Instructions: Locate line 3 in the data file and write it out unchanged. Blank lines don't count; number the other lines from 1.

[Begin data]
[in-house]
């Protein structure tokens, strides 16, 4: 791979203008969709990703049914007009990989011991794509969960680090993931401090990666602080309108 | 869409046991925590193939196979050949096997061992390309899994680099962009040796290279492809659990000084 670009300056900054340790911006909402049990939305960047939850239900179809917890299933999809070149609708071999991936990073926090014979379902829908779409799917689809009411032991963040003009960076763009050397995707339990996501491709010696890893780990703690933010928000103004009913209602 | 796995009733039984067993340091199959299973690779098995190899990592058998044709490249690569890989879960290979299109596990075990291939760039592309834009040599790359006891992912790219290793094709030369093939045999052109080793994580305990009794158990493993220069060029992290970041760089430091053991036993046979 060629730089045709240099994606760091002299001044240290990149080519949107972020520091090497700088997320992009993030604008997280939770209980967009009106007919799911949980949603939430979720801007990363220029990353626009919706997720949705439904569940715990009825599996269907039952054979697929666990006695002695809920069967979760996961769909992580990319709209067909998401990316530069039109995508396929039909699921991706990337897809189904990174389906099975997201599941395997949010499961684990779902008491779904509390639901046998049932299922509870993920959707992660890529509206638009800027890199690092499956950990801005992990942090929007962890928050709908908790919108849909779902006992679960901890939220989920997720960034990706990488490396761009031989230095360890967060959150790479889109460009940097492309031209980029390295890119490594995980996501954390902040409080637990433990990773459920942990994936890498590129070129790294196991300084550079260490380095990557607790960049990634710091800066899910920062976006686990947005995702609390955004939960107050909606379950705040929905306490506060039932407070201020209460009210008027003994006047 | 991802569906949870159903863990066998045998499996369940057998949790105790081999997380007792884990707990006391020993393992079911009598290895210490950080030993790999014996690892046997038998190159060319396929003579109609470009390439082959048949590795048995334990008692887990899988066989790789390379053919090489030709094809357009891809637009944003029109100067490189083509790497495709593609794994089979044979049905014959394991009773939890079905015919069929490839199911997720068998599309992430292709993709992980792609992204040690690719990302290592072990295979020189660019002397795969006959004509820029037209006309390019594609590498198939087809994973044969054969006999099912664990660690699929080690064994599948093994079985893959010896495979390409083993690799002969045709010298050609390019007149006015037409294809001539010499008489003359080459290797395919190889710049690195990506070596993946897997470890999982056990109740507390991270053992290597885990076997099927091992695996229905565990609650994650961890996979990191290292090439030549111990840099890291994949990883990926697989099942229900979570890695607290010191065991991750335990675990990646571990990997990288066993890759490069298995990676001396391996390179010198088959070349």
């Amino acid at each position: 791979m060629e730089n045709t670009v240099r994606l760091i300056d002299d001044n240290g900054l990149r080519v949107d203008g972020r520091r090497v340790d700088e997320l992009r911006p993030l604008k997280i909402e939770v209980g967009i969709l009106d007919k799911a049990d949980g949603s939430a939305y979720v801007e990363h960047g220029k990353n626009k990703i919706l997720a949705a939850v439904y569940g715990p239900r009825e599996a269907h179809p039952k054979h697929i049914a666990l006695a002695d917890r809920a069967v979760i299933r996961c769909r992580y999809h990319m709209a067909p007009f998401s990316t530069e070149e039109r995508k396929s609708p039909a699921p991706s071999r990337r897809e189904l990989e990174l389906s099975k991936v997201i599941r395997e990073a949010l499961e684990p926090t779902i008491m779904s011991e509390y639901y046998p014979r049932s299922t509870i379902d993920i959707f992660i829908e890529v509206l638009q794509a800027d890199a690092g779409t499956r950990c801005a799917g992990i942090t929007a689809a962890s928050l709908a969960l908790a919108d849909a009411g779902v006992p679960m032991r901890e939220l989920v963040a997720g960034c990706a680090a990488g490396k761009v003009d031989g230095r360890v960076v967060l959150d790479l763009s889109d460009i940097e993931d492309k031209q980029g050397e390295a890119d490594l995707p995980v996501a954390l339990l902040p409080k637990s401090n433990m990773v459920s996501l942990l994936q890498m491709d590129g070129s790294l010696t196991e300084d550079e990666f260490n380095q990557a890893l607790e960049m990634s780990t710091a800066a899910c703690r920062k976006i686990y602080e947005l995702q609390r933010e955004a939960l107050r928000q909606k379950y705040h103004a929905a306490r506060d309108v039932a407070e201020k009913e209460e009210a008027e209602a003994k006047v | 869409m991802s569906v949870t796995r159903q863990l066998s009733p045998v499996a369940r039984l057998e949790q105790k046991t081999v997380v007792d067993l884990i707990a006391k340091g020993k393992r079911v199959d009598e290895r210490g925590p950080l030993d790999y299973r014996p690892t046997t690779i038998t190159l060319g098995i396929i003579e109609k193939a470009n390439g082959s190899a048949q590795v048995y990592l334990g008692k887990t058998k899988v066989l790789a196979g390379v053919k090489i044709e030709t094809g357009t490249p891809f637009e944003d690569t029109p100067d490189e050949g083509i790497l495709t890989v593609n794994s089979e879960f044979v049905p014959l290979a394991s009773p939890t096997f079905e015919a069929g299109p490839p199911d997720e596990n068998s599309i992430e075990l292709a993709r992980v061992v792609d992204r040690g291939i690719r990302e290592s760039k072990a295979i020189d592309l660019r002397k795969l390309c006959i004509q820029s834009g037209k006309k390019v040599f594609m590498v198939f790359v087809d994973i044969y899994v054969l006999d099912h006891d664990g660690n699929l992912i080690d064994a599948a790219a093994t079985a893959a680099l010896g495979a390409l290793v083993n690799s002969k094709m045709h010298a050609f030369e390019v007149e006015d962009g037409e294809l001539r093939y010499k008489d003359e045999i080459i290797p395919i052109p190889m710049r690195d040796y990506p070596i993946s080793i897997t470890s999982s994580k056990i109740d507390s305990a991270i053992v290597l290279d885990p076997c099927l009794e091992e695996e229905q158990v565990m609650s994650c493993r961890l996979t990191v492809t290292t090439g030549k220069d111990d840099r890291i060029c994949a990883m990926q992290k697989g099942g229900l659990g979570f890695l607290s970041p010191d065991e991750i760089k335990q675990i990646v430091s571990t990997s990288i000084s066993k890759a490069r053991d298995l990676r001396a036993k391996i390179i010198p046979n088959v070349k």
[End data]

């Amino acid at each position: 791979m060629e730089n045709t670009v240099r994606l760091i300056d002299d001044n240290g900054l990149r080519v949107d203008g972020r520091r090497v340790d700088e997320l992009r911006p993030l604008k997280i909402e939770v209980g967009i969709l009106d007919k799911a049990d949980g949603s939430a939305y979720v801007e990363h960047g220029k990353n626009k990703i919706l997720a949705a939850v439904y569940g715990p239900r009825e599996a269907h179809p039952k054979h697929i049914a666990l006695a002695d917890r809920a069967v979760i299933r996961c769909r992580y999809h990319m709209a067909p007009f998401s990316t530069e070149e039109r995508k396929s609708p039909a699921p991706s071999r990337r897809e189904l990989e990174l389906s099975k991936v997201i599941r395997e990073a949010l499961e684990p926090t779902i008491m779904s011991e509390y639901y046998p014979r049932s299922t509870i379902d993920i959707f992660i829908e890529v509206l638009q794509a800027d890199a690092g779409t499956r950990c801005a799917g992990i942090t929007a689809a962890s928050l709908a969960l908790a919108d849909a009411g779902v006992p679960m032991r901890e939220l989920v963040a997720g960034c990706a680090a990488g490396k761009v003009d031989g230095r360890v960076v967060l959150d790479l763009s889109d460009i940097e993931d492309k031209q980029g050397e390295a890119d490594l995707p995980v996501a954390l339990l902040p409080k637990s401090n433990m990773v459920s996501l942990l994936q890498m491709d590129g070129s790294l010696t196991e300084d550079e990666f260490n380095q990557a890893l607790e960049m990634s780990t710091a800066a899910c703690r920062k976006i686990y602080e947005l995702q609390r933010e955004a939960l107050r928000q909606k379950y705040h103004a929905a306490r506060d309108v039932a407070e201020k009913e209460e009210a008027e209602a003994k006047v | 869409m991802s569906v949870t796995r159903q863990l066998s009733p045998v499996a369940r039984l057998e949790q105790k046991t081999v997380v007792d067993l884990i707990a006391k340091g020993k393992r079911v199959d009598e290895r210490g925590p950080l030993d790999y299973r014996p690892t046997t690779i038998t190159l060319g098995i396929i003579e109609k193939a470009n390439g082959s190899a048949q590795v048995y990592l334990g008692k887990t058998k899988v066989l790789a196979g390379v053919k090489i044709e030709t094809g357009t490249p891809f637009e944003d690569t029109p100067d490189e050949g083509i790497l495709t890989v593609n794994s089979e879960f044979v049905p014959l290979a394991s009773p939890t096997f079905e015919a069929g299109p490839p199911d997720e596990n068998s599309i992430e075990l292709a993709r992980v061992v792609d992204r040690g291939i690719r990302e290592s760039k072990a295979i020189d592309l660019r002397k795969l390309c006959i004509q820029s834009g037209k006309k390019v040599f594609m590498v198939f790359v087809d994973i044969y899994v054969l006999d099912h006891d664990g660690n699929l992912i080690d064994a599948a790219a093994t079985a893959a680099l010896g495979a390409l290793v083993n690799s002969k094709m045709h010298a050609f030369e390019v007149e006015d962009g037409e294809l001539r093939y010499k008489d003359e045999i080459i290797p395919i052109p190889m710049r690195d040796y990506p070596i993946s080793i897997t470890s999982s994580k056990i109740d507390s305990a991270i053992v290597l290279d885990p076997c099927l009794e091992e695996e229905q158990v565990m609650s994650c493993r961890l996979t990191v492809t290292t090439g030549k220069d111990d840099r890291i060029c994949a990883m990926q992290k697989g099942g229900l659990g979570f890695l607290s970041p010191d065991e991750i760089k335990q675990i990646v430091s571990t990997s990288i000084s066993k890759a490069r053991d298995l990676r001396a036993k391996i390179i010198p046979n088959v070349k």